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  • Anti-Malignan Antibody Test

    The anti-malignin antibody (AMAS) test is an early-detection tool for many types of cancer. The test recognizes the anti-malignin antibody, a cancer-causing antibody, in human serum. Anti-malignin is benign in most humans but can become more concentrated during cancer’s early stages. The AMAS test was first used to diagnose brain cancer, but is now widely used to detect and diagnose other forms of the disease. The test has found to be approximately 97% accurate in detecting the malignant antibody.

    Where is the AMAS Test Available?

    The AMAS test is available through Oncolab, a Boston, MA-based pharmaceutical company who developed the kit. Patients can order the kit directly from the company prior to scheduling an appointment with their doctor. The patient can have their blood drawn at their doctor’s office or at a local pharmaceutical lab. The test will positively detect cancer, but cannot identify where in the body the cancer was found.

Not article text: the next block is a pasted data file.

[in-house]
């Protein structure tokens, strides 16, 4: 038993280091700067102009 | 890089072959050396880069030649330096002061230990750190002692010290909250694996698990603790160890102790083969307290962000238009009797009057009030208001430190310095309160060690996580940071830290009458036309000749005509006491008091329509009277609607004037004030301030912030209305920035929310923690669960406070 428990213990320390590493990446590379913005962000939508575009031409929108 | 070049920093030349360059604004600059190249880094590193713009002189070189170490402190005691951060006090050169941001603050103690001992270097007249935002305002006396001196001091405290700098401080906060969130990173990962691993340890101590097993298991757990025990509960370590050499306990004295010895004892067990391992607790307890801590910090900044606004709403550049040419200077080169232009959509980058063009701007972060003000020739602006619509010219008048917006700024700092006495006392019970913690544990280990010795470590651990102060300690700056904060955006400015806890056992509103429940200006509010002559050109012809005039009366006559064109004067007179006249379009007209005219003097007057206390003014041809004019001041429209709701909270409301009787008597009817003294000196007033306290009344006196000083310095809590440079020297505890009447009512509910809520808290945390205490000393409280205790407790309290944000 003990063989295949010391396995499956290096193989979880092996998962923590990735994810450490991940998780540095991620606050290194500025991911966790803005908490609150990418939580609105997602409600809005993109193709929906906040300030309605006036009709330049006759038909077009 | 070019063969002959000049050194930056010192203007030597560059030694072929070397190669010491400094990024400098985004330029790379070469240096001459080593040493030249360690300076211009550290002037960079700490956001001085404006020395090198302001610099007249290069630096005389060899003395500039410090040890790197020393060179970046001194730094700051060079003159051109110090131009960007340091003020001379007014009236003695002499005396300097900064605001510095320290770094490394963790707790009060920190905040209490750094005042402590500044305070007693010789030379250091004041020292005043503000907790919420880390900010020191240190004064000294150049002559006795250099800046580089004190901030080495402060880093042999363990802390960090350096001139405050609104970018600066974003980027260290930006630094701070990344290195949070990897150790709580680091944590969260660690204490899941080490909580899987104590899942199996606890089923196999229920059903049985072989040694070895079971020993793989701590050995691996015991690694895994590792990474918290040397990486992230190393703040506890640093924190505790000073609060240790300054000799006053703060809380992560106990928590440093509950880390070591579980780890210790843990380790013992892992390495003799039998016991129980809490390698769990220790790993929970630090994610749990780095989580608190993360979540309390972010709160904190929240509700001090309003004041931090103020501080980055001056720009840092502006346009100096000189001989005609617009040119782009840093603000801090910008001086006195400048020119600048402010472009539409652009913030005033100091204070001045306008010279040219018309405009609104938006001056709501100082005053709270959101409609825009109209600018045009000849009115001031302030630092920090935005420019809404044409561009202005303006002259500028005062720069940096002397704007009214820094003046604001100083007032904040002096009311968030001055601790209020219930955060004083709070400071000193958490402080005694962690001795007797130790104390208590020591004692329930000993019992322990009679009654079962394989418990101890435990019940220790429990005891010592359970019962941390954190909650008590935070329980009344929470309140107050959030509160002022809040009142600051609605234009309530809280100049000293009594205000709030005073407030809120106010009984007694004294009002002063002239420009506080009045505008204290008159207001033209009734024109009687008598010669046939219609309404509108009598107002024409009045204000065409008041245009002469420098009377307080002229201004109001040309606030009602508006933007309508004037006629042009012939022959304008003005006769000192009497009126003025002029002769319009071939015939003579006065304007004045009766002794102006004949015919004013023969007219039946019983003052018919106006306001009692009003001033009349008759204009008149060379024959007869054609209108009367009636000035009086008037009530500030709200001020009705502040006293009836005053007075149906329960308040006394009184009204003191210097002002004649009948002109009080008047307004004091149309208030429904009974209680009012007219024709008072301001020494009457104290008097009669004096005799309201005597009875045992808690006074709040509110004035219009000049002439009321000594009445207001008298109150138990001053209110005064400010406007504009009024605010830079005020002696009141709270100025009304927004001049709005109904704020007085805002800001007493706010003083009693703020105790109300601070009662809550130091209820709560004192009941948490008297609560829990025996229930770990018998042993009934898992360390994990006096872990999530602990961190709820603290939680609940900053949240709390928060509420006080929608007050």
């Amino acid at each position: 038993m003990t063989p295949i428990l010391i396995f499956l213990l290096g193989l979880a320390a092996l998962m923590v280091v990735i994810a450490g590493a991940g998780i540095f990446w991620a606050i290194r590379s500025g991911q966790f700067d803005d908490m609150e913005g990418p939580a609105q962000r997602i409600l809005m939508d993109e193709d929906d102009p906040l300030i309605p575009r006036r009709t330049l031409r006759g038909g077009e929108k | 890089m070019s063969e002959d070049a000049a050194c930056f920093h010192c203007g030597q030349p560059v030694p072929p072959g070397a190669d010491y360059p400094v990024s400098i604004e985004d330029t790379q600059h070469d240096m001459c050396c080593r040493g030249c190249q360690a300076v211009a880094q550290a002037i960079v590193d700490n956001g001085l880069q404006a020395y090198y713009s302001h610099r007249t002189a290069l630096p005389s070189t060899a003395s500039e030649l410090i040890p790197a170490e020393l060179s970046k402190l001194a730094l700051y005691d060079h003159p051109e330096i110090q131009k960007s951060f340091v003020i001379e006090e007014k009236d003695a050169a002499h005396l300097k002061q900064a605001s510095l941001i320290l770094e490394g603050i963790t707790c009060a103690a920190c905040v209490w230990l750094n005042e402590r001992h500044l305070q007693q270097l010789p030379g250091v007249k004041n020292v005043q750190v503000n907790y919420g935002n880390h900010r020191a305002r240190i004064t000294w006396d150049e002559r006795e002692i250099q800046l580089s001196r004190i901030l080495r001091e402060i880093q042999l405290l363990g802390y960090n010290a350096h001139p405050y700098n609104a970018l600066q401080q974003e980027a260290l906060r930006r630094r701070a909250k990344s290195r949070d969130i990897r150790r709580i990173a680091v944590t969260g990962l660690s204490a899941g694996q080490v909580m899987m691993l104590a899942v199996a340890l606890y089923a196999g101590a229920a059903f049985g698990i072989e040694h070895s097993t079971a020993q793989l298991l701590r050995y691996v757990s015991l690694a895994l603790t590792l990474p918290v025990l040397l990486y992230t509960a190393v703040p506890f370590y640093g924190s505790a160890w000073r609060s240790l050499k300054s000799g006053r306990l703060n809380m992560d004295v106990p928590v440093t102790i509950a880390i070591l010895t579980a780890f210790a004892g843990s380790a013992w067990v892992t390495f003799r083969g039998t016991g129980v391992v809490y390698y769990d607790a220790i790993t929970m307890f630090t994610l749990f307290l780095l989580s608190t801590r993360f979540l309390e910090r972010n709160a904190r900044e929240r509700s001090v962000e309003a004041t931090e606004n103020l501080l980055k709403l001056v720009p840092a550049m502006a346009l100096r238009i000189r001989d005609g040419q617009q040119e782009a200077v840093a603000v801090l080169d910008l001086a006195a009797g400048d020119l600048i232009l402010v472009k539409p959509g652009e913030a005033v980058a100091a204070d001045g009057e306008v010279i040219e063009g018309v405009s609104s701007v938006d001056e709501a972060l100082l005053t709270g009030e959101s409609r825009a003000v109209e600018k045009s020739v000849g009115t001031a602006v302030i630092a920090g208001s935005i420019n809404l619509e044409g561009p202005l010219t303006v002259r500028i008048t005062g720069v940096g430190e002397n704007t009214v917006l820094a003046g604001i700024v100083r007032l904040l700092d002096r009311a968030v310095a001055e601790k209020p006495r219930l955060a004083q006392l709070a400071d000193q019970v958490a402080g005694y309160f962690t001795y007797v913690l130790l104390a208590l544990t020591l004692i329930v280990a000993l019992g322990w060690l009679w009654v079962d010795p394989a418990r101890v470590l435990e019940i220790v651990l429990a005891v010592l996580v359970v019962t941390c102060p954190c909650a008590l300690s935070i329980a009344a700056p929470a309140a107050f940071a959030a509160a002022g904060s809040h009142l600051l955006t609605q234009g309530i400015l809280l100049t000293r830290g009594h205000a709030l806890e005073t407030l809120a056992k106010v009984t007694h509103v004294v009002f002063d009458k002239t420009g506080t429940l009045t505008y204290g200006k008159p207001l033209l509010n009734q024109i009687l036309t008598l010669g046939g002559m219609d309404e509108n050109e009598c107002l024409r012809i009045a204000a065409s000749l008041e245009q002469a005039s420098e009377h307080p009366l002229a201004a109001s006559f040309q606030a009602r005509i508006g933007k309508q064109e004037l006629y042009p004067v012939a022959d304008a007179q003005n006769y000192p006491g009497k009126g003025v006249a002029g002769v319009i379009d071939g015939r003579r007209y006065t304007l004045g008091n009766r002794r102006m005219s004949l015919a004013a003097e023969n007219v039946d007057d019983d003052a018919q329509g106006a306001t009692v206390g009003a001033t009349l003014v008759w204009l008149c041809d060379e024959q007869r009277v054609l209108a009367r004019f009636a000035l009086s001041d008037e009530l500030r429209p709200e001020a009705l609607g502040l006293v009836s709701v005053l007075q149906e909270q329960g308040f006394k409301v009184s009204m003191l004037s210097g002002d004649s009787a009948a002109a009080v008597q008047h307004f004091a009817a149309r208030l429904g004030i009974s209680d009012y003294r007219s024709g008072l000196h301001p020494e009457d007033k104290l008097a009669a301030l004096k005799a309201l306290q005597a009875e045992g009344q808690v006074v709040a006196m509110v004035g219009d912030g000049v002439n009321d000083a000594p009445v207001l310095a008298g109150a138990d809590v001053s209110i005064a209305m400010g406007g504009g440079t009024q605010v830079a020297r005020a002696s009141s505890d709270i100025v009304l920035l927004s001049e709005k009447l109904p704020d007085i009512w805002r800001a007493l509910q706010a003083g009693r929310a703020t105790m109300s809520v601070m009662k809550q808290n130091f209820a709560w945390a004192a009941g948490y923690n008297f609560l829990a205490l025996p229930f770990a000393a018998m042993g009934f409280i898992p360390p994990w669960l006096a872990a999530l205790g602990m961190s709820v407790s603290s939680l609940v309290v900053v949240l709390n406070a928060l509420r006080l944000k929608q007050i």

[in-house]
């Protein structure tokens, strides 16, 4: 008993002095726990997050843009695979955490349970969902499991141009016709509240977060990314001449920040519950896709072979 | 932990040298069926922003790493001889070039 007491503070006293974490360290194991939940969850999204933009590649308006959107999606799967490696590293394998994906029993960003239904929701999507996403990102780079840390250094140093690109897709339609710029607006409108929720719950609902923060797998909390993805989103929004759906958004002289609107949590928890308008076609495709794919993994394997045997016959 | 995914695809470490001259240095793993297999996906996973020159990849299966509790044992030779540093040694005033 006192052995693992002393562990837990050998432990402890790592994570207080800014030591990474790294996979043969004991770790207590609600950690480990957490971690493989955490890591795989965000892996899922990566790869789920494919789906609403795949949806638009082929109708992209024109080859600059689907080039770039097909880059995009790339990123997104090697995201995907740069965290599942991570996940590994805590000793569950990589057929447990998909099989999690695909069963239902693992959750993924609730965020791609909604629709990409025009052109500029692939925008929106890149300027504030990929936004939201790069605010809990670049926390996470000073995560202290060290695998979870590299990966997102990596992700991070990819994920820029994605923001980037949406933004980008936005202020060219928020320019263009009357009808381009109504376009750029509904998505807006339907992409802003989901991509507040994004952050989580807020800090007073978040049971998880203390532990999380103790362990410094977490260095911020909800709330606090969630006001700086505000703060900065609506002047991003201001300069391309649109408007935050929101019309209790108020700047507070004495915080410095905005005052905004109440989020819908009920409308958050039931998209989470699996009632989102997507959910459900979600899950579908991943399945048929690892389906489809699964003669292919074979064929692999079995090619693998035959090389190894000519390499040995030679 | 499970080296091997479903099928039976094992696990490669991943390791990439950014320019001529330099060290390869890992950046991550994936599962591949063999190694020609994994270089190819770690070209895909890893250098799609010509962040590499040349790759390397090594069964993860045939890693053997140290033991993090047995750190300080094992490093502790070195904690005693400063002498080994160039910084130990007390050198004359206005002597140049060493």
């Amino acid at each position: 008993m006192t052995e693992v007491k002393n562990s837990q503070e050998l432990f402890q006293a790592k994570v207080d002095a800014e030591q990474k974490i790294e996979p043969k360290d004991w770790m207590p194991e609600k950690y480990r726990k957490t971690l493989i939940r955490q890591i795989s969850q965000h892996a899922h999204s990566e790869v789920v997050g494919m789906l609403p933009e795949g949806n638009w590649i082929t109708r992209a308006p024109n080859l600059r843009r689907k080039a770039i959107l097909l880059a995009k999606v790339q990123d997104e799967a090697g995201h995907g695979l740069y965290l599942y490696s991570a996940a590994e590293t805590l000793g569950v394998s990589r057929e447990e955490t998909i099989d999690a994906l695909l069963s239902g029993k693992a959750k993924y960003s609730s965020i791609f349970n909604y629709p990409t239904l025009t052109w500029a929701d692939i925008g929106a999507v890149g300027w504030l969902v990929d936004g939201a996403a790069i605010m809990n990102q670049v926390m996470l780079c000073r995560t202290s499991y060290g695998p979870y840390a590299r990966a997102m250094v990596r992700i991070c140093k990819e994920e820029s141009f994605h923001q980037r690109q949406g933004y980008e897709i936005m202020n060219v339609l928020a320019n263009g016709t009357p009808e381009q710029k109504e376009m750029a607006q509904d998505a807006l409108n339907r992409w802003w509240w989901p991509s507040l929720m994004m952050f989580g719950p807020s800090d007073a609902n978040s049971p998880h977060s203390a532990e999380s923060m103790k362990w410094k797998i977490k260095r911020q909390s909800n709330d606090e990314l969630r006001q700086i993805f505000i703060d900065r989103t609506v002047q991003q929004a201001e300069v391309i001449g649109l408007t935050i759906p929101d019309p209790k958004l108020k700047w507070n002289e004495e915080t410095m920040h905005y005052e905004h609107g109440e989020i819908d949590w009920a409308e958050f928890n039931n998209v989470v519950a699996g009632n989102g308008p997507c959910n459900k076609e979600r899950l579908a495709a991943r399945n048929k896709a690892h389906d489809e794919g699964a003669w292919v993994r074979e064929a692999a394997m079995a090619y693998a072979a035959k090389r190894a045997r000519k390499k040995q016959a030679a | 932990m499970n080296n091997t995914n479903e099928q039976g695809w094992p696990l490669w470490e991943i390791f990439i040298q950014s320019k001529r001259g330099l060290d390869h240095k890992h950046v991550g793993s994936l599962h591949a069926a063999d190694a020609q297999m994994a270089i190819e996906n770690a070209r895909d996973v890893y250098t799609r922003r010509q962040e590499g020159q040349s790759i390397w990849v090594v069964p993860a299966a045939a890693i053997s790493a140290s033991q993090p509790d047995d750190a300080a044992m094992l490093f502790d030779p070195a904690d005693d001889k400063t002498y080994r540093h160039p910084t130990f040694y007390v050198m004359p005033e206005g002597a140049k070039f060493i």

Anti-Malignan Antibody Test Benefits

    The AMAS test can detect most types of cancer in the very early stage, which allows the patient to begin treatment almost immediately. The test has proven to be over 95% accurate in its usage and the medical community has recognized the AMAS test as an effective screening tool. As a result, the kit is more widely used and available to a larger number of patients.

    Anti-Malignan Antibody Test Risks

    The patient would need to take the test early enough to receive effective treatment. A patient with undetected cancer at Stage II or higher would likely not benefit from the AMAS test. The test does identify which type of cancer the patient has, meaning

    the patient would need to undergo additional testing for a proper diagnosis and appropriate treatment. The AMAS test is a screening tool. It is not a form of cancer treatment. Patients with positive test results need to work with their physician to determine the best course of treatment. Although the AMAS test is used more frequently, not all specialists are familiar with it and may discourage the patient from taking it. They may suggest other forms of detection and diagnosis.